Troy Polamalu should not be among them.
Pro Football Focus (subscription required) graded Polamalu as the Steelers' best overall defensive player this season. He forced a career-high five fumbles and had two sacks, his first multiple-sack season since 2005.
Unlike recent seasons, health wasn't a problem for Polamalu in 2013. He played every snap for the first time since at least 2008. Many of those snaps came at inside linebacker after Larry Foote was injured in the season opener.
Polamalu enters the final year of his contract in 2014 and is scheduled to earn a base salary of $8.25 million, according to Spotrac. Despite the Steelers' salary-cap constraints, that would be money well spent. Polamalu made his eighth Pro Bowl despite not always playing his natural safety position. The Steelers still need him.
LaMarr Woodley would be the Steelers' second-biggest salary cap expenditure in 2014 with a hit of almost $13.6 million, according to Spotrac.
Woodley is among five players who count for more than $67 million against the cap. The other four are Ben Roethlisberger, Ike Taylor, Lawrence Timmons and Troy Polamalu. Those five players figure to take up more than 50 percent of the salary cap in 2014.
Someone has to go.
It's not going to be Roethlisberger. Polamalu is a Pro Bowler. Timmons didn't have his best season, but the instability at the other inside linebacker position didn't help and he'll be only 28 next season. Taylor will be 34 and his skills are starting to diminish. Pro Football Focus (subscription required) ranked him 36th among the 40 cornerbacks who played at least 75 percent of their team's snaps this season. But at least Taylor stayed healthy in 2013.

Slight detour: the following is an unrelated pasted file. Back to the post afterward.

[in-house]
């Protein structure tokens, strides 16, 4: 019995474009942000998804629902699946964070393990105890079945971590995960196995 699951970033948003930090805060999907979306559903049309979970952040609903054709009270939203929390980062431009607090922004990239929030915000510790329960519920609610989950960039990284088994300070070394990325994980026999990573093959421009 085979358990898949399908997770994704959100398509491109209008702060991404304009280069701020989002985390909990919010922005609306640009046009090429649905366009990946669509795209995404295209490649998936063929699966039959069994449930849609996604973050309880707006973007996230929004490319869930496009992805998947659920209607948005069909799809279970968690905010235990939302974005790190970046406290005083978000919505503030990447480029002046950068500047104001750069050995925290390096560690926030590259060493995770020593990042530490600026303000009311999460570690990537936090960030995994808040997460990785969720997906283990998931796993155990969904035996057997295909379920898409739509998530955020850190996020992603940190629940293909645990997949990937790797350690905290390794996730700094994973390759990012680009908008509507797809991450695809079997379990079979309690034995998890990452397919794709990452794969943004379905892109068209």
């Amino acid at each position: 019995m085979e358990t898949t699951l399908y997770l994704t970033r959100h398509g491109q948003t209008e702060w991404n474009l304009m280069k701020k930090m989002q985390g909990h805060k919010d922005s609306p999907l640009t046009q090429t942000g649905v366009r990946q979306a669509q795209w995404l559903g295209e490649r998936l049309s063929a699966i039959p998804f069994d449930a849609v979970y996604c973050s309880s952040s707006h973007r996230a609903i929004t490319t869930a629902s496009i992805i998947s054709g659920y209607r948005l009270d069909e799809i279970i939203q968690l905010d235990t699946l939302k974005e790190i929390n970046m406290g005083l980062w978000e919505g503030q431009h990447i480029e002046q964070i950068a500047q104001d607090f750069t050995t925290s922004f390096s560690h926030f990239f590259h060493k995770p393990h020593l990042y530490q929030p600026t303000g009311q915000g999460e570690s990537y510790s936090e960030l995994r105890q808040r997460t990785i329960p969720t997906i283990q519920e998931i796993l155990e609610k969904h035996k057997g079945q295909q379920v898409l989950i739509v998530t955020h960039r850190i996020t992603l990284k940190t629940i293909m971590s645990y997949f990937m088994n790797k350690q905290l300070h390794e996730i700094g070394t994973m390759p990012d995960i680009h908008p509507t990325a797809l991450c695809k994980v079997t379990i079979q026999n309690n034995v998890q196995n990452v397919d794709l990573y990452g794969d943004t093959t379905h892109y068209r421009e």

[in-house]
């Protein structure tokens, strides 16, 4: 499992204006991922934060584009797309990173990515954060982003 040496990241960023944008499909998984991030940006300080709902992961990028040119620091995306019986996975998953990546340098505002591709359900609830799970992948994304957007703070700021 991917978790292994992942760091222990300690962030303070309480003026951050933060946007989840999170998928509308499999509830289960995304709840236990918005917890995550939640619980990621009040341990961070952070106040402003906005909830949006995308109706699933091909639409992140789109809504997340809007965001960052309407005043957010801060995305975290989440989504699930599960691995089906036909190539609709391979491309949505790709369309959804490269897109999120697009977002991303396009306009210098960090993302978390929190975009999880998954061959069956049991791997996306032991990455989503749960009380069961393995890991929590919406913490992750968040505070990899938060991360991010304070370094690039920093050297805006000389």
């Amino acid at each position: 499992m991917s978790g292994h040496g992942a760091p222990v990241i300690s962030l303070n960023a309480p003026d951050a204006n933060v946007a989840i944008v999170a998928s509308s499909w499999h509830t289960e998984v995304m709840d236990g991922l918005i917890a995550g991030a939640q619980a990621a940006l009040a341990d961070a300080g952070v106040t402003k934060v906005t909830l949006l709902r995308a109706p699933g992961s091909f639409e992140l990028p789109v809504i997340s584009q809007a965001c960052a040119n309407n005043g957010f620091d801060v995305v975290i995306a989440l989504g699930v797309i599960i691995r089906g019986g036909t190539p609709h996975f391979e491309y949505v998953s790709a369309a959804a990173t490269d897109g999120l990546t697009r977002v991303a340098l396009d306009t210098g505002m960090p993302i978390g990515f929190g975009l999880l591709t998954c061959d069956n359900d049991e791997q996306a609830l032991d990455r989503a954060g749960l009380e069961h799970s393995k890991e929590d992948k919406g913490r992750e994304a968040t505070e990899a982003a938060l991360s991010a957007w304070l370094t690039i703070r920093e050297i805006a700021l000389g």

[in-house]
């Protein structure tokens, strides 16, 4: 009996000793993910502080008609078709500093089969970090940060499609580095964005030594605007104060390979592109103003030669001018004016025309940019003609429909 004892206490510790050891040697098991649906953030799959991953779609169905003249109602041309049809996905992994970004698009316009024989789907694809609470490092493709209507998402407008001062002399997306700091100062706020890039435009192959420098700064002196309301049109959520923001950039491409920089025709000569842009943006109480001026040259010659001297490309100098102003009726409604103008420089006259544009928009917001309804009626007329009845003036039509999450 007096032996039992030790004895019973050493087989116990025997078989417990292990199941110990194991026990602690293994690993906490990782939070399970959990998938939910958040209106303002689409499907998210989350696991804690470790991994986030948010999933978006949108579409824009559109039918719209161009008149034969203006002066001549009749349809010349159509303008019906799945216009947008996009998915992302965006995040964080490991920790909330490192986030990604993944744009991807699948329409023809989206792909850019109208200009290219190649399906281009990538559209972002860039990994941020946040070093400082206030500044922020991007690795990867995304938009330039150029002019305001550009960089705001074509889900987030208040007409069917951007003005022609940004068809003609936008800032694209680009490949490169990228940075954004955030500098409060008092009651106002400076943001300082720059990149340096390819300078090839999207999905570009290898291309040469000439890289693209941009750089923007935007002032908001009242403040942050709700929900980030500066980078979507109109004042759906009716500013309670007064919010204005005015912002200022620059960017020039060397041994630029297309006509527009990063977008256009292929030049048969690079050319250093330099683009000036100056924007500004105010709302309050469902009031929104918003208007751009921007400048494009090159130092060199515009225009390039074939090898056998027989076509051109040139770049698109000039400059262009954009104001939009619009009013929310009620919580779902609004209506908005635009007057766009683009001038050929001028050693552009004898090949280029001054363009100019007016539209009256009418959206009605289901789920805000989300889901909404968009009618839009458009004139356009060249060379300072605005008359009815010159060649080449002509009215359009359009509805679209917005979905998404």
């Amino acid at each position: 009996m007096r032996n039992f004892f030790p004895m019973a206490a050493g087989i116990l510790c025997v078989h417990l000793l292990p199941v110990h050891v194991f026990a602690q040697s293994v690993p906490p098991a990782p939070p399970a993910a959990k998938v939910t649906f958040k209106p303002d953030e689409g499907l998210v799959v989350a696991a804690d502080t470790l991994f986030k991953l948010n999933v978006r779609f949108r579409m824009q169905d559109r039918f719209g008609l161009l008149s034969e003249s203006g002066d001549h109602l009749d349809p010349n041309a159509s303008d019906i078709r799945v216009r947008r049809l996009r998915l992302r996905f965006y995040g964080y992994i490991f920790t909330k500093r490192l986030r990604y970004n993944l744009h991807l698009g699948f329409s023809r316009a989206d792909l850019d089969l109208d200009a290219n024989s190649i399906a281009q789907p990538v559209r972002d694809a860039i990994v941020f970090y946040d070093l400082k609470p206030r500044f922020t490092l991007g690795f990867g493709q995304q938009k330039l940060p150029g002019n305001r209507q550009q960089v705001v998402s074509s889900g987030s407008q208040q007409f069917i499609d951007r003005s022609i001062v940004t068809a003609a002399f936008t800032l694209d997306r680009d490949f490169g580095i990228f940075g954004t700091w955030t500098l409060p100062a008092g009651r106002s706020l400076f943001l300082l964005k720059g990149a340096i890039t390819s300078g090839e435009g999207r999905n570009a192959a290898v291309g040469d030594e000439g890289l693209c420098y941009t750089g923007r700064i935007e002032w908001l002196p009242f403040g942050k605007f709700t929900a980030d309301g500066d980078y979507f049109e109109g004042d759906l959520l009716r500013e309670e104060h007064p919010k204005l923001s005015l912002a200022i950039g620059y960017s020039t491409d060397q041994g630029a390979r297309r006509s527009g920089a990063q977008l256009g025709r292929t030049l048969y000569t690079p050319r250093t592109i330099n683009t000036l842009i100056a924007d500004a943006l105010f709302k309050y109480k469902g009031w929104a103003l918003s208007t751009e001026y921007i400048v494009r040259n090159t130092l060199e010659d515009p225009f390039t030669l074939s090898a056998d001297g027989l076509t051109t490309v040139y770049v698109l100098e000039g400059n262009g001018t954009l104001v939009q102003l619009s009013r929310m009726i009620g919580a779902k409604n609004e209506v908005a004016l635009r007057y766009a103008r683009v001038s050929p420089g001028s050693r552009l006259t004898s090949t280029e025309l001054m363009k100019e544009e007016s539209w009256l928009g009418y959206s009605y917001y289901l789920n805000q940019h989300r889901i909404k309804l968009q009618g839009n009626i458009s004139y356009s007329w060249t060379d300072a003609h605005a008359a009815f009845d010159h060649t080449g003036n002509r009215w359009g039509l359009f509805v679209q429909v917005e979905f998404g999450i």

That leaves Woodley.
He's missed 14 games over the past two-and-a-half seasons and has just nine sacks during that time. His injuries have been preventable. According to Dejan Kovacevic of the Pittsburgh Tribune-Review, his injuries suggest a lack of conditioning
"He just repeatedly gets injured in ways that infuriate the coaching staff," Kovacevic told me Thursday on Black N Gold Central.
Woodley also will turn 30 next season. If the Steelers make a big investment in Worilds and if Jarvis Jones picks up where he left off in the season finale, which was his best game, that will be their outside linebacker tandem in 2014.